Ottawa events a reminder of the debt we owe to those who serve

Deadline day has rolled around again.

Treena Mielke

Black Press

Deadline day has rolled around again.

It is the 11th hour of that dreaded day and my eyes are downcast, my hands on my computer screen and my brain whirring as I struggle to come with a column idea.

Usually, as I write and re-write about the ups and downs of the merry-go-round of my life, I find it relatively easy to discover a happy moment, a ray of sunshine, or, if all else fails, I make something up.

Consequently, my hope is that my readers and I will both feel better!

But today, nothing cheerful or particularly lighthearted comes to mind, as I find myself, like Canadians everywhere, struggling to come to grips with the senseless killing of the Canadian soldier that took place in Ottawa last week.

As I heard the news on CBC Radio, the thought slammed into my gut that life is unfair; so unfair.

And we as Canadians are immune to nothing.

The kid was 24-years-old. Still wet behind the ears, as they say. I thought about his mom, wherever she may be, and how she would weep as only a mother can when she heard the news.

I felt tears prick my own eyes as I thought of a young man, doing his duty as honour guard, a young man who had, not all that long ago, been only a boy.

And I thought of countless Remembrance Day ceremonies I have covered, paying tribute to all the young men and women who gave their lives for our country.

They fought in war and they fought for peace.

So is this peace?

The announcer on CBC says the soldiers are being advised not to wear their uniforms in public because they could be targets. They could be gunned down.

The actions of one crazed gunman who shot a Canadian soldier point blank was a grim reminder of the thin line between ‘peace and war.’

The shooting which put the entire downtown core of Ottawa in lockdown has brought patriotism to the forefront for many Canadians.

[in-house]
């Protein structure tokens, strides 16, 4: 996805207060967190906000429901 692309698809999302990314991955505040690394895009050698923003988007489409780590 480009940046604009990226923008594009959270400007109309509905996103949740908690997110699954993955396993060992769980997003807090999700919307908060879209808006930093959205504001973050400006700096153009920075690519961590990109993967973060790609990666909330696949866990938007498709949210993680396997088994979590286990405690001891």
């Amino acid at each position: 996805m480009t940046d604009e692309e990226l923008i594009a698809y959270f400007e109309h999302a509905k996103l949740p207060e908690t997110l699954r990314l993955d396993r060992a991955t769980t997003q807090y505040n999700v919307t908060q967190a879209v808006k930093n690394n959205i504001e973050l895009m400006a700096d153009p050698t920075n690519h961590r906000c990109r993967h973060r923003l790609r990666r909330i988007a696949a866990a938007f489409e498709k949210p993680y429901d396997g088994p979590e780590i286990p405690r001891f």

Facebook is filled with quotes reminding us of our proud Canadian heritage.

And everywhere people are talking.

I was in a line up at the grocery store and the lady next to me, a complete stranger who seemed to feel the need to express her feelings to anyone who would listen, plopped her milk and bread on the counter with a vengeance.

Apparently she had heard Ottawa being referred to as Ottawa, Canada, not Ottawa, Ontario, from some news broadcast in the States.

“I tell you, we know a lot more about them than they do about us,” she muttered indignantly.

It is true that news of ‘Canada, our home and native land,’ should be broadcast high on mountaintops and everywhere else people will listen.

There is so much good here.

Our great land is stamped with rivers and lakes and forests that stretch far and wide and are almost spellbinding in their beauty.

We have great and wonderful athletes that have brought us great acclaim in the past and continue to do so. We have amazing sports teams.

We have authors and poets that have allowed us, through their words, to travel to places where we could live happily in our minds for as long as our imagination lets us.

Sadly, however, the incident in Ottawa was a news bulletin that should never have happened, let alone one that should be shared.

And it was a grim reminder never to become complacent about our so-called freedom, or the life we so often take for granted. And it also serves as a reminder of the debt we owe to the young men and women of the past, present and future who chose to wear a uniform and defend their country.

It is an ongoing debt!

 

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